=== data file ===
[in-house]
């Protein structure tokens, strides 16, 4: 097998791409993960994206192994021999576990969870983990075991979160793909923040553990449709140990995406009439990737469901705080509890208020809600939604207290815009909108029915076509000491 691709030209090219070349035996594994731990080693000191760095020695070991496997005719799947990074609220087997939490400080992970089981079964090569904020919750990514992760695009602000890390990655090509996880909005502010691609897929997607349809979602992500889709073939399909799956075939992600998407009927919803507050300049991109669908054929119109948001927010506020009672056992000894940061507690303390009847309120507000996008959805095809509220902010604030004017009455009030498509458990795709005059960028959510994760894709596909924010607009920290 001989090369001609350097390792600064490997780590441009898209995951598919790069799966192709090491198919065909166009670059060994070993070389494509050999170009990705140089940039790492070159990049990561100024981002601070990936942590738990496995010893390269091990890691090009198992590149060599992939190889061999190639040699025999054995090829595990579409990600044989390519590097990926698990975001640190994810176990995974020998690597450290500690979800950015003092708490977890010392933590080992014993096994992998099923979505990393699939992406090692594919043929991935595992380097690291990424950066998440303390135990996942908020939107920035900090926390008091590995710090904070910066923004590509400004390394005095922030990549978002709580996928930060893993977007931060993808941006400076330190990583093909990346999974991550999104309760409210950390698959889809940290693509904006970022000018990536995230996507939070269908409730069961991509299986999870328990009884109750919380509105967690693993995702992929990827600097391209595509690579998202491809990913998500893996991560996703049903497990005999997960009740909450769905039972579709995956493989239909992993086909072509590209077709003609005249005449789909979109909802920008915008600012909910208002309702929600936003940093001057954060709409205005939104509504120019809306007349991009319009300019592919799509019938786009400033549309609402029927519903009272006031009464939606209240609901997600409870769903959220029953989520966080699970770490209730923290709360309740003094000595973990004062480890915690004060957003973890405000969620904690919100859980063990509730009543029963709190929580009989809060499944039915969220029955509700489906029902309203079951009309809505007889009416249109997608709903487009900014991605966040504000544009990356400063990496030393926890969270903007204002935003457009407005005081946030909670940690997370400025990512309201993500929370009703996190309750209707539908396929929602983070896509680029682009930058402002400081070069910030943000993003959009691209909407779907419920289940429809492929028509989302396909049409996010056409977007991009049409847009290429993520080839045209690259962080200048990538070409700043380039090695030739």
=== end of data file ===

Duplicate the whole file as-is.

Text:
[in-house]
């Protein structure tokens, strides 16, 4: 097998791409993960994206192994021999576990969870983990075991979160793909923040553990449709140990995406009439990737469901705080509890208020809600939604207290815009909108029915076509000491 691709030209090219070349035996594994731990080693000191760095020695070991496997005719799947990074609220087997939490400080992970089981079964090569904020919750990514992760695009602000890390990655090509996880909005502010691609897929997607349809979602992500889709073939399909799956075939992600998407009927919803507050300049991109669908054929119109948001927010506020009672056992000894940061507690303390009847309120507000996008959805095809509220902010604030004017009455009030498509458990795709005059960028959510994760894709596909924010607009920290 001989090369001609350097390792600064490997780590441009898209995951598919790069799966192709090491198919065909166009670059060994070993070389494509050999170009990705140089940039790492070159990049990561100024981002601070990936942590738990496995010893390269091990890691090009198992590149060599992939190889061999190639040699025999054995090829595990579409990600044989390519590097990926698990975001640190994810176990995974020998690597450290500690979800950015003092708490977890010392933590080992014993096994992998099923979505990393699939992406090692594919043929991935595992380097690291990424950066998440303390135990996942908020939107920035900090926390008091590995710090904070910066923004590509400004390394005095922030990549978002709580996928930060893993977007931060993808941006400076330190990583093909990346999974991550999104309760409210950390698959889809940290693509904006970022000018990536995230996507939070269908409730069961991509299986999870328990009884109750919380509105967690693993995702992929990827600097391209595509690579998202491809990913998500893996991560996703049903497990005999997960009740909450769905039972579709995956493989239909992993086909072509590209077709003609005249005449789909979109909802920008915008600012909910208002309702929600936003940093001057954060709409205005939104509504120019809306007349991009319009300019592919799509019938786009400033549309609402029927519903009272006031009464939606209240609901997600409870769903959220029953989520966080699970770490209730923290709360309740003094000595973990004062480890915690004060957003973890405000969620904690919100859980063990509730009543029963709190929580009989809060499944039915969220029955509700489906029902309203079951009309809505007889009416249109997608709903487009900014991605966040504000544009990356400063990496030393926890969270903007204002935003457009407005005081946030909670940690997370400025990512309201993500929370009703996190309750209707539908396929929602983070896509680029682009930058402002400081070069910030943000993003959009691209909407779907419920289940429809492929028509989302396909049409996010056409977007991009049409847009290429993520080839045209690259962080200048990538070409700043380039090695030739």